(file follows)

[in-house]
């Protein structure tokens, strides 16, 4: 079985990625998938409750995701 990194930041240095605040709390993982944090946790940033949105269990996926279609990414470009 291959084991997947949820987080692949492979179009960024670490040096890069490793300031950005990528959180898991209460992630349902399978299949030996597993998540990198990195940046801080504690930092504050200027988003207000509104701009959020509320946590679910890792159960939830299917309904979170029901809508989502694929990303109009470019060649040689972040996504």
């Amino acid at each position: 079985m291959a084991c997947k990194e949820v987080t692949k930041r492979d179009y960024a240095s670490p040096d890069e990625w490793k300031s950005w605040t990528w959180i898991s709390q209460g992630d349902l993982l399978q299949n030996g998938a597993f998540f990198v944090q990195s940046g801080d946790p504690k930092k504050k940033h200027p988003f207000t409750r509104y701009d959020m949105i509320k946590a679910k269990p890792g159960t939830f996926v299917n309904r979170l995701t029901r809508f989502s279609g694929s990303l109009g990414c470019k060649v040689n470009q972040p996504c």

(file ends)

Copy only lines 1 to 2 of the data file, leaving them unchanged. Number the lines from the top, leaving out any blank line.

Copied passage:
[in-house]
């Protein structure tokens, strides 16, 4: 079985990625998938409750995701 990194930041240095605040709390993982944090946790940033949105269990996926279609990414470009 291959084991997947949820987080692949492979179009960024670490040096890069490793300031950005990528959180898991209460992630349902399978299949030996597993998540990198990195940046801080504690930092504050200027988003207000509104701009959020509320946590679910890792159960939830299917309904979170029901809508989502694929990303109009470019060649040689972040996504």